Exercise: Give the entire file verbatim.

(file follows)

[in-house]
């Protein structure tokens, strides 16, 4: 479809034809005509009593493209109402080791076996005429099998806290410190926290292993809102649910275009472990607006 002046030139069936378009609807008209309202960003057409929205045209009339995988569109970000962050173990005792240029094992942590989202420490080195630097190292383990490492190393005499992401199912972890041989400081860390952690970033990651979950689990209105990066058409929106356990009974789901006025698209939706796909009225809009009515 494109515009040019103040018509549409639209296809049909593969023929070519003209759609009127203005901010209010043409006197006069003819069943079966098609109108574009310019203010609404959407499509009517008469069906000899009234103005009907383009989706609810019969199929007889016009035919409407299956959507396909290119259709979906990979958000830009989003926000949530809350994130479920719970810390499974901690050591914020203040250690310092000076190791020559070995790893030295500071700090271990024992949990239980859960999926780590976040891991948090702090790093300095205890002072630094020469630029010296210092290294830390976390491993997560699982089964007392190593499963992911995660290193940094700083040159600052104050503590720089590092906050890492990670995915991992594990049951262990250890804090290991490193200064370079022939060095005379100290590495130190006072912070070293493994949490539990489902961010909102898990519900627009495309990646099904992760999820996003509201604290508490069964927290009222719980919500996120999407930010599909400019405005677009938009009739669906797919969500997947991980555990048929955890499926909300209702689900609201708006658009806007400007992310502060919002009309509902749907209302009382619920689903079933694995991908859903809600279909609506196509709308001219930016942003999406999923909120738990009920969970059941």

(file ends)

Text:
[in-house]
């Protein structure tokens, strides 16, 4: 479809034809005509009593493209109402080791076996005429099998806290410190926290292993809102649910275009472990607006 002046030139069936378009609807008209309202960003057409929205045209009339995988569109970000962050173990005792240029094992942590989202420490080195630097190292383990490492190393005499992401199912972890041989400081860390952690970033990651979950689990209105990066058409929106356990009974789901006025698209939706796909009225809009009515 494109515009040019103040018509549409639209296809049909593969023929070519003209759609009127203005901010209010043409006197006069003819069943079966098609109108574009310019203010609404959407499509009517008469069906000899009234103005009907383009989706609810019969199929007889016009035919409407299956959507396909290119259709979906990979958000830009989003926000949530809350994130479920719970810390499974901690050591914020203040250690310092000076190791020559070995790893030295500071700090271990024992949990239980859960999926780590976040891991948090702090790093300095205890002072630094020469630029010296210092290294830390976390491993997560699982089964007392190593499963992911995660290193940094700083040159600052104050503590720089590092906050890492990670995915991992594990049951262990250890804090290991490193200064370079022939060095005379100290590495130190006072912070070293493994949490539990489902961010909102898990519900627009495309990646099904992760999820996003509201604290508490069964927290009222719980919500996120999407930010599909400019405005677009938009009739669906797919969500997947991980555990048929955890499926909300209702689900609201708006658009806007400007992310502060919002009309509902749907209302009382619920689903079933694995991908859903809600279909609506196509709308001219930016942003999406999923909120738990009920969970059941």